Former McCann Spokeswoman Urges Border Exit Checks

Former McCann spokeswoman urges border exit checks

From Times Online
September 18, 2007

Justine McGuiness, spokeswoman for Kate and Gerry McCann, the parents of missing British girl Madeleine McCann, reads a statement on their behalf outside the airport in Faro, southern Portugal, moments after the McCanns took a flight back to England Sunday, Sept. 9 2007. On Friday Portuguese police declared the McCanns formal suspects in the disappearing of their daughter (Armandi Franca/AP)
Philippe Naughton

The former spokeswoman for Kate and Gerry McCann made an impassioned plea for stronger border controls to foil paedophiles today as the Liberal Democrats adopted a new immigration policy that would see hundreds of thousands of illegal immigrants offered the chance of British citizenship.

Justine McGuinness, a former Lib Dem parliamentary candidate who stopped working for the McCanns last week, told the party conference that the only way paedophiles could be prevented from spiriting children out of European countries was by exit controls, instead of simple entry checks.

If we want to protect our children we have to make sure that children cannot be moved out of Europe, as well as in – thats why I feel very strongly that we must have exit checks at all ports,” Ms McGuinness said in a brief appearance at the podium at the Brighton Centre.

We have to know who is coming into our country, but also who is leaving,” she added. “Free movement of people within Europe does present problems. While we know its a very good thing to have free movement and we would protect that right very strongly – there are problems when it comes to child protection.

Referring to the policy proposal in front of the conference, she urged delegates to support its call for exit checks, adding: “Do it for our children.”

Ms McGuinness, who stood unsuccessfully for the Liberal Democrats against Oliver Letwin in West Dorset at the last election, spent three months as the McCanns' spokeswoman and PR adviser. It was announced today that she is to be replaced by Clarence Mitchell, a former BBC reporter who has resigned his job as head of the Cabinet Office's Media Monitoring Unit to represent the couple.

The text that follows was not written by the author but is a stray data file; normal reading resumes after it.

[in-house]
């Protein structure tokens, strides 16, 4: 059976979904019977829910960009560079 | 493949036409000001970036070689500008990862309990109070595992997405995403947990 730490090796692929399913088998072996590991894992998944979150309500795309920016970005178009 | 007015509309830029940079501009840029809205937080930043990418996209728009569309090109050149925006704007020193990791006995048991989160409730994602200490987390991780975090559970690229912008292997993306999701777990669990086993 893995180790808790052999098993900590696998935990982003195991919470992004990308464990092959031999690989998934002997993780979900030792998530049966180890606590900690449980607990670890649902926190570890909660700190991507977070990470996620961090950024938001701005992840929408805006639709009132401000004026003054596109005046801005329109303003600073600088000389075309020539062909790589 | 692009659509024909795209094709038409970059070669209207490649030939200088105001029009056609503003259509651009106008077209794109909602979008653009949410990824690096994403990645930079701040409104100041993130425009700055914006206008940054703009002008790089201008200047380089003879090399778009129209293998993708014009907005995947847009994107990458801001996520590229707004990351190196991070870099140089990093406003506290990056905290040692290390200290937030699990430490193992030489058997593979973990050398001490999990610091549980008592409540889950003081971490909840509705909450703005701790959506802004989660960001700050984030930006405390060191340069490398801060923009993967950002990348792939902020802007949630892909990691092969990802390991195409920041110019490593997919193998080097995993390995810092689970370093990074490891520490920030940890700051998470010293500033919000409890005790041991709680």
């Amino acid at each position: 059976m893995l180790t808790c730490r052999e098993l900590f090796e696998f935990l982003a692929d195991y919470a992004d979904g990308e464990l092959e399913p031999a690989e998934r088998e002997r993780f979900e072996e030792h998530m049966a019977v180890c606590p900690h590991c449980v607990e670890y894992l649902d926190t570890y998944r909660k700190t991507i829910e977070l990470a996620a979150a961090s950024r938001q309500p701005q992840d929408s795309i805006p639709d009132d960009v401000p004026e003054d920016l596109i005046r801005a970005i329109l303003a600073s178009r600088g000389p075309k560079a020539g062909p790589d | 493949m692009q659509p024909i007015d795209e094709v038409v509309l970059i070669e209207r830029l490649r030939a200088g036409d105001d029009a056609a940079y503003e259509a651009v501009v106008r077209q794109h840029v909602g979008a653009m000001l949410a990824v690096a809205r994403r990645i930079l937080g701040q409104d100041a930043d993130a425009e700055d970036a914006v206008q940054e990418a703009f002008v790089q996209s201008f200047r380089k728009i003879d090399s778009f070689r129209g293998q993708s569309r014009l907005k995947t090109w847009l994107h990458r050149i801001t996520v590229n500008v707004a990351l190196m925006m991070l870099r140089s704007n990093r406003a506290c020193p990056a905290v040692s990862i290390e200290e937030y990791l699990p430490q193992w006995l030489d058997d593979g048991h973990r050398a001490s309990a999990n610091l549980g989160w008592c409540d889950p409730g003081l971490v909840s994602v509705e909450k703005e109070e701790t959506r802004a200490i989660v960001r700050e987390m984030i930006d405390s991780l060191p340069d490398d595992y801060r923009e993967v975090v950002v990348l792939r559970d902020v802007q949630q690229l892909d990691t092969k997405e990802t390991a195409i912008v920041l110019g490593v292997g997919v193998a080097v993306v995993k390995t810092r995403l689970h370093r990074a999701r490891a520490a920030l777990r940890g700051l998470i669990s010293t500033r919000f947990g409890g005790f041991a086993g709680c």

Mrs McGuinness is now thought to be trying to get back into politics and is looking for a winnable seat for the next election.

After the party's decision this morning to reform tax policy with a plan to cut the basic rate by 4p and introduce a raft of green taxes, the Lib Dems also adopted a broad immigration policy that tightens up border controls while trying to promose the integration of immigrants already in the country – including an estimated 600,000 illegal immigrants.

The party says that it was the first major UK party to back a national border force – an idea since adopted both by the Tories and Labour, under Gordon Brown. That force, under the proposals adopted overwhelmingly today, would carry out exit checks as well as entry controls.

The most controversial aspect of the policy is the plan to offer an “earned route to citizenship” for illegal immigrants.

Nick Clegg, the party's home affairs spokesman, said that he wanted to offer a selective amnesty to draw out some of the estimated 600,000 people who were in the UK illegally. To be eligible for the scheme they would need to meet criteria including have lived in the country for at least 10 years without receiving any criminal convictions.

Individuals would also need to pay a fee or complete community service, and pass an English language test before being handed a work permit.

Briefing reporters before today's debate, Mr Clegg conceded the move would be controversial, but insisted it was the only pragmatic way to deal with the legacy of incompetence created by mishandling of the immigration system by Labour and the Tories.

He denied that it would amount to a “blanket amnesty” as tried by some other European countries but indicated that the 10-year minimum residency rule was only a start, and was likely to be reduced.

We think thats the sensible way to persuade the public that this is a measured, step-by-step, pragmatic way of proceeding, he added.

Mr Clegg also claimed that the move would generate billions of pounds for the Exchequer by taking hundreds of thousands of people out of the black economy. We want to replace fear with understanding, discrimination with integration, and incompetence with efficiency,” he said.


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